Organizations quit wildlife strategy working group
Posted: Sep 12, 2012 7:17 PM ET
Last Updated: Sep 12, 2012 8:36 PM ET
Two wildlife groups say they have ended their relationship with a group working to develop a strategy for dealing with wild animals like coyotes and moose.
The Ottawa-Carleton Wildlife Centre and the Ontario Wildlife Coalition said they were asked two years ago to be on a working group to craft a city strategy for handling wildlife. A moose that had wandered into a residential area of Ottawa in 2010 collapsed on the front lawn of a home. (Submitted to CBC)
The group was formed after a number of instances of coyotes roaming near community centres and homes and after a number of incidents in which Ottawa police officers shot and killed moose who had wandered into residential areas.
But after seeing a draft version of the city's plan, both groups say it doesn't represent their views and have asked that their names be removed from any final document produced by the city.
Donna Dubreuil of the Ottawa-Carleton Wildlife Centre said she pushed for its creation in the first place out of frustration that the city was trapping and killing coyotes, instead of finding humane ways to deal with the animals.
But Dubreuil said the draft report continues to label urban animals as "nuisance" animals, which she said leads people to fear the animals and want them "dealt with."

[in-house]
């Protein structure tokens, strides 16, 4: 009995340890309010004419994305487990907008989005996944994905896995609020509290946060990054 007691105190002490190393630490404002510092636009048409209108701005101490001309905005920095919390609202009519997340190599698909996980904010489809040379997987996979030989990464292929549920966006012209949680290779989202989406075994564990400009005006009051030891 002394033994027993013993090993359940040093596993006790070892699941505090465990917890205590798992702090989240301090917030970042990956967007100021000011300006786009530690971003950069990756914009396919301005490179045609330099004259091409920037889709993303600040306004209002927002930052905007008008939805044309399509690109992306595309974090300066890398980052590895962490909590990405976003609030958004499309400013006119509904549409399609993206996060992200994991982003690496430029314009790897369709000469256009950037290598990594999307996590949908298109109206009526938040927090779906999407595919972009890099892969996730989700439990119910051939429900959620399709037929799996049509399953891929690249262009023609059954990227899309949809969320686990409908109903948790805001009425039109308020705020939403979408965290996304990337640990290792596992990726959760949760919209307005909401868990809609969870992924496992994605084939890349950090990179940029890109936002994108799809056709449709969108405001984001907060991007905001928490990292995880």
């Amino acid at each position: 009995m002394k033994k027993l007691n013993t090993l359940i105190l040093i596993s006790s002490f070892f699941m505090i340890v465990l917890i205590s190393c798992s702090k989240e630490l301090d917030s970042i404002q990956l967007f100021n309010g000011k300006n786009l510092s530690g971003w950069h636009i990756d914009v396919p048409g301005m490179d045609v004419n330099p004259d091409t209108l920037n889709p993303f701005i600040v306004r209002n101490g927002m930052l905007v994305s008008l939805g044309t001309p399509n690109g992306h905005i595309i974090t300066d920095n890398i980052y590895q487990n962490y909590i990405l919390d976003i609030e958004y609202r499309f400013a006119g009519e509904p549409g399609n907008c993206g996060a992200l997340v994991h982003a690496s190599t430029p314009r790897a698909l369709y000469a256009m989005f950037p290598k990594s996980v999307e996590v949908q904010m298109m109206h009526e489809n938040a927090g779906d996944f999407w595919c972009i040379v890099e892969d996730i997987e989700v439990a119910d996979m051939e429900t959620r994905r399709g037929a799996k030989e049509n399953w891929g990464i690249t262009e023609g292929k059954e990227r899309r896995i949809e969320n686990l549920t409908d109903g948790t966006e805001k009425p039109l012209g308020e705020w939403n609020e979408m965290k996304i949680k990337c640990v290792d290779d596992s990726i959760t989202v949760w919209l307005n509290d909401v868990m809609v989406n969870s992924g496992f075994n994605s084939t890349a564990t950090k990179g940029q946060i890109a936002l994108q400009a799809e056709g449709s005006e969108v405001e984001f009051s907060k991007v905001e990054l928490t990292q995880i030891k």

Nuisance animal 'like a weed'
As one line in the draft report reads: "Like a weed, a nuisance animal is simply an organism in the wrong place at the wrong time."
"Nothing has changed," said Dubreuil. "In two and half years Ottawa is still going to be trapping and killing the majority of beavers. We're now labelling wildlife nuisances."
Nick Stow, the city's senior planner of planning and growth management development, issued a statement through the city in which he expressed regret at the decision of the two organizations to quit the working group.
"The working group met seven times during development of the strategy during which members, including the Centre and the Coalition, provided extensive input on how the City should address wildlife issues. Much of this input found its way into the final draft report, which is founded on best practice wildlife management principles derived from a scientific approach to the issues," said Stow.
The draft report will go through working group members before it is released publicly at city committees and council.
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